by Max Brantley
We’ll likely never know how many people were kept from the polls by restrictions like voter-ID laws, cuts to early voting, and barriers to voter registration. But at the very least this should have been a question that many more people were looking into. For example, 27,000 votes currently separate Trump and Clinton in Wisconsin, where 300,000 registered voters, according to a federal court, lacked strict forms of voter ID. Voter turnout in Wisconsin was at its lowest levels in 20 years and decreased 13 percent in Milwaukee, where 70 percent of the state’s African-American population lives, according to Daniel Nichanian of the University of Chicago.The U.S. Supreme Court's rollback of the Voting Rights Act was instrumental in developments around the country. It's not likely to improve in the coming four years.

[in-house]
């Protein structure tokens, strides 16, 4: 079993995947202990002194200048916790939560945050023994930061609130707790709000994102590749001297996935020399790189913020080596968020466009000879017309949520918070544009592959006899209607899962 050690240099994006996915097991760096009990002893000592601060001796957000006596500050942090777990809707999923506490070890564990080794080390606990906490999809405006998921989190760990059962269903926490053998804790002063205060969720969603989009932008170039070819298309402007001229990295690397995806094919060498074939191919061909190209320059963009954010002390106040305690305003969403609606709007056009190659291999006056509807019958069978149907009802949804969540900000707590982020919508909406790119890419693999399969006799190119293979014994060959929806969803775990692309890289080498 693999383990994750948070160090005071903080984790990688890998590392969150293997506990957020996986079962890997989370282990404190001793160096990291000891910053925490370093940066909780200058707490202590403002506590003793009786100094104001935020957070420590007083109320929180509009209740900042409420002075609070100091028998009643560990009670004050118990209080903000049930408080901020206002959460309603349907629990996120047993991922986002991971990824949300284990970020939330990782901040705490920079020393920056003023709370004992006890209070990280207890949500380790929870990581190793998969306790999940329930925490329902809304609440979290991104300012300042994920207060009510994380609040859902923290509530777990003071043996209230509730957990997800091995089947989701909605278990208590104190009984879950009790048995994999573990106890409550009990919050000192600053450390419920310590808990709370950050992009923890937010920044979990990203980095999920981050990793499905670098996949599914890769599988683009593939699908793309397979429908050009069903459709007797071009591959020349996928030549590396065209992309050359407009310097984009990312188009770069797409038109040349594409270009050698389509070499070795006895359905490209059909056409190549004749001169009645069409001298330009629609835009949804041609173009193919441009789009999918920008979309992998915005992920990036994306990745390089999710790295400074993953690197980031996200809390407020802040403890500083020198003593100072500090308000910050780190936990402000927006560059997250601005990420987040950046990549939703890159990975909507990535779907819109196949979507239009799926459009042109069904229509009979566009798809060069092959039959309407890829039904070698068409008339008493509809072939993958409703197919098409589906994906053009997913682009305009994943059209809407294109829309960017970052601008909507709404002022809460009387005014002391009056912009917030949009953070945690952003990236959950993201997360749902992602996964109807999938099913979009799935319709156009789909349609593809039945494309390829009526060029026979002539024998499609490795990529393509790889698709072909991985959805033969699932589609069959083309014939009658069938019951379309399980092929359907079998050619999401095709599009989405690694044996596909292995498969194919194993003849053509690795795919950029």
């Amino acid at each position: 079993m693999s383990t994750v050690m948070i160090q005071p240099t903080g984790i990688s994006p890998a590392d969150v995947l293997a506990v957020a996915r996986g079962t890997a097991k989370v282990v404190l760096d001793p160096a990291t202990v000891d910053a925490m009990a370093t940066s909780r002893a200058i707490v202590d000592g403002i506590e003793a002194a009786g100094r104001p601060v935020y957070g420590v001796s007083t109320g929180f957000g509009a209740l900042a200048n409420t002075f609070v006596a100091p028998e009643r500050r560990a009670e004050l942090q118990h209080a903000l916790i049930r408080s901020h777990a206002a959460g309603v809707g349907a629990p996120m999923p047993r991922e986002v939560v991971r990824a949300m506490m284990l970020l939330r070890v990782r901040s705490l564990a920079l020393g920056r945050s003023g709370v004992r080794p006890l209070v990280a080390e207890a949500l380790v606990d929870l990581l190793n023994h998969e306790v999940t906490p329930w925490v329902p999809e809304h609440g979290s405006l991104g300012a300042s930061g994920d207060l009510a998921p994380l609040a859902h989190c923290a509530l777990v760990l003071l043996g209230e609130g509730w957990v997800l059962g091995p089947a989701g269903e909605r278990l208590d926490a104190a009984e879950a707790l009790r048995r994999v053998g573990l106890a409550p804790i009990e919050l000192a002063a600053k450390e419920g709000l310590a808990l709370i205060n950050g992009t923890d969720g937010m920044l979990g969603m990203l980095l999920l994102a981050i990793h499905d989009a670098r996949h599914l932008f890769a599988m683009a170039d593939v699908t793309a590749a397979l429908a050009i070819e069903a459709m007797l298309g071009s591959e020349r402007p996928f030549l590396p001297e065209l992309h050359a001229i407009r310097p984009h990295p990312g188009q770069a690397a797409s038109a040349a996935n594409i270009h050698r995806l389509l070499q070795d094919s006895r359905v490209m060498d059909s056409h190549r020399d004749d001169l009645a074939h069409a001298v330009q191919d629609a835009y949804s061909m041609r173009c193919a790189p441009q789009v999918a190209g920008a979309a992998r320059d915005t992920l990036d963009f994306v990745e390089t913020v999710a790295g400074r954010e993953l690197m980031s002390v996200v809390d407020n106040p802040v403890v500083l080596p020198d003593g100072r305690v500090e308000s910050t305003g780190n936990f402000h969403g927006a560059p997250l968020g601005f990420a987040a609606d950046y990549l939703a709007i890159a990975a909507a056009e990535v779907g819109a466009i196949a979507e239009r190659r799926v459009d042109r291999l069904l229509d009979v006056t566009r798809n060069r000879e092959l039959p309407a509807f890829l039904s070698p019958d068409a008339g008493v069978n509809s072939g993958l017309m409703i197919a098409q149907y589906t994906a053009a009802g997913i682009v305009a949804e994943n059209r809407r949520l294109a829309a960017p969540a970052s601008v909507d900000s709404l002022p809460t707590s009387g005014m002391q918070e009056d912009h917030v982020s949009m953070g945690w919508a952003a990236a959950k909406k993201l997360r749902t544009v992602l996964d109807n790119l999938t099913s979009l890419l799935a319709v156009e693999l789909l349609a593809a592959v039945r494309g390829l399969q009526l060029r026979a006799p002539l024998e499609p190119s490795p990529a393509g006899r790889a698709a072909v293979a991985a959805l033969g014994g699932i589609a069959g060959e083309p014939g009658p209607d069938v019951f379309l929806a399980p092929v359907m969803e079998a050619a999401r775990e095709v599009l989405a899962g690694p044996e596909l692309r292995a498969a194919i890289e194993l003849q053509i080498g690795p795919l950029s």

I documented stories of voters in Wisconsin—including a 99-year-old man—who made two trips to the polls and one to the DMV on Election Day just to be able to vote, while others decided not to vote at all because they were denied IDs. When Margie Mueller, an 85-year-old woman from Plymouth, Wisconsin, wasn’t allowed to vote with her expired driver’s license, her husband, Alvin, decided not to vote either. They were both Democrats. “The damn Republicans,” he said, “don’t want Latinos and old people to vote.”